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Family Caregiver Engagement Cuts Hospital Readmissions by 25%

Cutting hospital readmissions through strong family caregiver engagement can help reduce healthcare costs.

Healthcare organizations that practice meaningful family caregiver engagement and integrate caregivers into the patient discharge process can reduce hospital readmissions by one-quarter, according to research from the University of Pittsburgh Medical Center.

The analysis investigated the effects of family caregiver engagement, reportedly validating the Caregiver Advise, Record, and Enable (CARE) Act, an AARP-sponsored law that has passed in over 30 states and the District of Columbia. The CARE Act calls for hospitals and other healthcare organizations to incorporate informal family caregivers into the discharge process, providing them with the requisite information to take care of their loved ones at home.

Led by senior investigator A. Everette James, JD, MBA, a research team analyzed 15 publications regarding patient discharge planning in older adults.

The studies included a total of 4,361 older patients being discharged from the hospital into family or informal caregiver care. About 60 percent of caregivers were spouses or partners, and 35 percent were adult children.

The chance of 90-day readmission was reduced by 25 percent and 180-day readmission by 24 percent when providers integrated caregivers into the discharge process, the studies found.

Family caregiver engagement strategies varied by study, the research team observed. However, common tactics included connecting patients and caregivers with community resources, providing written care plans and medication reconciliation, and using patient education strategies such as teach-back and demonstrations.

“Due to medical advances, shorter hospital stays and the expansion of home care technology, caregivers are taking on considerable care responsibilities for patients,” said lead author Juleen Rodakowski, OTD, MS, OTR/L.

“This includes increasingly complex treatment, such as wound care, managing medications and operating specialized medical equipment,” continued Rodakowski, who is also an assistant professor in the Department of Occupational Therapy in Pitt’s School of Health and Rehabilitation Sciences. “With proper training and support, caregivers are more likely to be able to fulfill these responsibilities and keep their loved ones from having to return to the hospital.”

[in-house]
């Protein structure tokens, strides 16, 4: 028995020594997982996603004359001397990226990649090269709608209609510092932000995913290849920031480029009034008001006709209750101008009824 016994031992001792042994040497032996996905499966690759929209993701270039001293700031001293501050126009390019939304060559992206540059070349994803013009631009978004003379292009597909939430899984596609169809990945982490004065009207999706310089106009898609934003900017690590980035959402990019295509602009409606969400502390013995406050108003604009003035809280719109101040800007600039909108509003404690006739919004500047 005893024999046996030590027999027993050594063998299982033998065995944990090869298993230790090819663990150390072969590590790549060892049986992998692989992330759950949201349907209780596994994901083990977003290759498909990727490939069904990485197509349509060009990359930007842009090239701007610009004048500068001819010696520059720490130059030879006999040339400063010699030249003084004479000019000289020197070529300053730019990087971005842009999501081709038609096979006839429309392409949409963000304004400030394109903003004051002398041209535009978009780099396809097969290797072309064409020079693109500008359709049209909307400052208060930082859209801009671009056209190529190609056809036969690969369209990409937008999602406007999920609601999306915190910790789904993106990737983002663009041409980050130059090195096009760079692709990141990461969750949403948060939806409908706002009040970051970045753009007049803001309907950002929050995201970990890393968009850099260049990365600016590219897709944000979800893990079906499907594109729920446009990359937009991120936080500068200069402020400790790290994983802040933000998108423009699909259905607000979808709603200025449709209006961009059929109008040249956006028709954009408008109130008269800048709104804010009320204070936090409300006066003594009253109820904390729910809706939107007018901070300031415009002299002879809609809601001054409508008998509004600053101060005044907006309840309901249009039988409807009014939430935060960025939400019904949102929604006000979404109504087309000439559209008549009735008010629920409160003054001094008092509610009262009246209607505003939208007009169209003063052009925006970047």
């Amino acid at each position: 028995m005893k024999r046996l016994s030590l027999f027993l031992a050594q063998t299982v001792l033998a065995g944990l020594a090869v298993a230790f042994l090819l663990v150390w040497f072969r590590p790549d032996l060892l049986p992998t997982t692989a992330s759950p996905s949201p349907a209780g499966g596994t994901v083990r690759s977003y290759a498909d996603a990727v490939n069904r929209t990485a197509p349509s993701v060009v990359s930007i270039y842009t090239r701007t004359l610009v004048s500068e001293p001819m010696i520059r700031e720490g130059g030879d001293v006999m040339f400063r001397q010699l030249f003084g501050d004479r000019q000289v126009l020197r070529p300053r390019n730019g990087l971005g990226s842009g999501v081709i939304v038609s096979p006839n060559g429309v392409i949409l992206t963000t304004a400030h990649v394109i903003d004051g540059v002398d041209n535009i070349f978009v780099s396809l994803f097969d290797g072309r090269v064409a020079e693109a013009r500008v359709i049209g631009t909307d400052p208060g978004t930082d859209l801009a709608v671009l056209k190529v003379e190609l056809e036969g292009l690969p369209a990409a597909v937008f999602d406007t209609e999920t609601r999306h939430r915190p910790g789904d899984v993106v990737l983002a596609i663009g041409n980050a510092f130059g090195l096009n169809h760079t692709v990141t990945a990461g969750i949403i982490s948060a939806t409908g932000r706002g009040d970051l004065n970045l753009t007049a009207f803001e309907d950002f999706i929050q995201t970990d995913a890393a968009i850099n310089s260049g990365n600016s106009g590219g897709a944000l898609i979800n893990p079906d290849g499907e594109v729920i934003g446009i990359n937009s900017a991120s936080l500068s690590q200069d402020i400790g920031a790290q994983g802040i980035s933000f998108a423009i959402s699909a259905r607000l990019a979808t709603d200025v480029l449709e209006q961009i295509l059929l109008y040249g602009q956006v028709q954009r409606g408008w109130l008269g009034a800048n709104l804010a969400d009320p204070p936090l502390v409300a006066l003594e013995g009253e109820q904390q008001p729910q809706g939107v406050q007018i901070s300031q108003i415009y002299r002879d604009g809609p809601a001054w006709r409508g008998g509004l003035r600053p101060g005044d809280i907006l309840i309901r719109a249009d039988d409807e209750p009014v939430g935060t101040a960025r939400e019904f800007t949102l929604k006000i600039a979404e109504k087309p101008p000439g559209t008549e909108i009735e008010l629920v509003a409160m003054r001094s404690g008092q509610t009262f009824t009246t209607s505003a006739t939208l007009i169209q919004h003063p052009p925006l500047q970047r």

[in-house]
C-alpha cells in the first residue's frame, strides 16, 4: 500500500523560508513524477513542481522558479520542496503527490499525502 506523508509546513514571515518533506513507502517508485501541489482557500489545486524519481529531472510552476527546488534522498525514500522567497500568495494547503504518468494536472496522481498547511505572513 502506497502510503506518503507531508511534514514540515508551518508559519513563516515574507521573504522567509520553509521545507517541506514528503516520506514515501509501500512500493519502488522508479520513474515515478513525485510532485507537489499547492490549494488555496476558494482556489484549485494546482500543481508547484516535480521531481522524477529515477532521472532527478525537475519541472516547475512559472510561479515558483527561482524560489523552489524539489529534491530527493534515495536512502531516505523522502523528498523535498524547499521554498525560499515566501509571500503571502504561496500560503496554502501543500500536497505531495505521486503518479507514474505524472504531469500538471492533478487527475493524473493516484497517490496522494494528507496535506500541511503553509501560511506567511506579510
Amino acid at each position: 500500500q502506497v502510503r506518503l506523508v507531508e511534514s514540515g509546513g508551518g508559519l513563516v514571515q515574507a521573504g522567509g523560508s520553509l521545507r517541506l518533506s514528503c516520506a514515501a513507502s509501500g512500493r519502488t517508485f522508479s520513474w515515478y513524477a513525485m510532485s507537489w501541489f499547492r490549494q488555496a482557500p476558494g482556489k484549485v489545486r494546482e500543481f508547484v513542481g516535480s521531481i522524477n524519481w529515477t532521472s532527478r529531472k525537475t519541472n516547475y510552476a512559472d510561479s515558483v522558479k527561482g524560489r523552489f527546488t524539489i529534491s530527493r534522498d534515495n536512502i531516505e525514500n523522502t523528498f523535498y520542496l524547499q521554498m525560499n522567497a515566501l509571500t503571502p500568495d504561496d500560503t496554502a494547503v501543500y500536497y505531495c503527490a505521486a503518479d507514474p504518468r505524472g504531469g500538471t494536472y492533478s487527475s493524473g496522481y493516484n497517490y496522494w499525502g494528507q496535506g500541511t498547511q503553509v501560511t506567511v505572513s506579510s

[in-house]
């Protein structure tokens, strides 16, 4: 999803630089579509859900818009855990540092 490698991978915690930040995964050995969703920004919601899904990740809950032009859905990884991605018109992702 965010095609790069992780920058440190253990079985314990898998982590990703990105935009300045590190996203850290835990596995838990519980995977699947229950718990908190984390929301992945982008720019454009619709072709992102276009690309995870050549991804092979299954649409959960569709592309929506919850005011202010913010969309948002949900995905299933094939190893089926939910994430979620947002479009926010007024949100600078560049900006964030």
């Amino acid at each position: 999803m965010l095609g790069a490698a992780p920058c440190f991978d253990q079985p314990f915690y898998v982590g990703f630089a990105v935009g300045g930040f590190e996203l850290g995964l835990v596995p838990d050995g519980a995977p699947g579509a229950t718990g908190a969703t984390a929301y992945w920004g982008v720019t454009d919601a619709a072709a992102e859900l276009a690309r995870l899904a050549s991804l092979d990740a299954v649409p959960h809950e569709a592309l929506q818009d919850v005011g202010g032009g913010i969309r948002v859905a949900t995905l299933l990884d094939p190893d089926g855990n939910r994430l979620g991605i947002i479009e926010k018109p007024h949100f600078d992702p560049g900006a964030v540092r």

While reducing hospital readmissions certainly has its patient satisfaction payoffs, it is also good for the healthcare organization’s financial bottom line. Hospital readmissions are costly for providers, and reducing them by engaging family caregivers in creating quality at-home care experience will help quell healthcare costs.

Additionally, healthcare organizations face penalties for hospital readmissions under the Hospital Readmission Reduction Program (HRRP). Per the HRRP, CMS must reduce payments to inpatient prospective payment system (IPPS) hospitals for excess hospital readmission.

Properly engaging family caregivers can help mitigate potential HRRP penalties, noted James, who is also the director of Pitt’s Health Policy Institute and its Stern Center for Evidence-Based Policy.

“While integrating informal caregivers into the patient discharge process may require additional efforts to identify and educate a patient’s family member, it is likely to pay dividends through improved patient outcomes and helping providers avoid economic penalties for patient readmissions,” said James.

Furthermore, informal and family caregivers save money for patients and other health payers. Family caregivers usually perform at-home care for free, saving patients or their health payers the cost of formal, clinician caregivers.

Informal, family caregivers perform 80 percent of long-term care, putting a considerable dent in at-home care costs, according to one report from the Congressional Budget Office (CBO).

Aside from cost concerns, full family engagement helps improve patient safety, said Jill Harrison, PhD, Director of Research at patient advocacy group Planetree.

“When a patient is in the hospital, they need an extra set of eyes and ears to understand things,” Harrison explained in a previous interview. “Having a family member by their bedside after surgery is one of the greatest things a family member can do in terms of safety.”

Likewise, family engagement during the discharge process is crucial for patient safety.

“By and large, we are discharging patients into the care of family members,” Harrison noted. “If they are not trained, aware, and educated, patients are likely to end up back in the hospital.”

Healthcare organizations must determine a path forward for family engagement, enacting a set of strategies to ensure family caregivers are equipped with the necessary knowledge to provide adequate at-home care for their loved ones. Additionally, health policymakers must create financial means by which hospitals can leverage these family engagement strategies.

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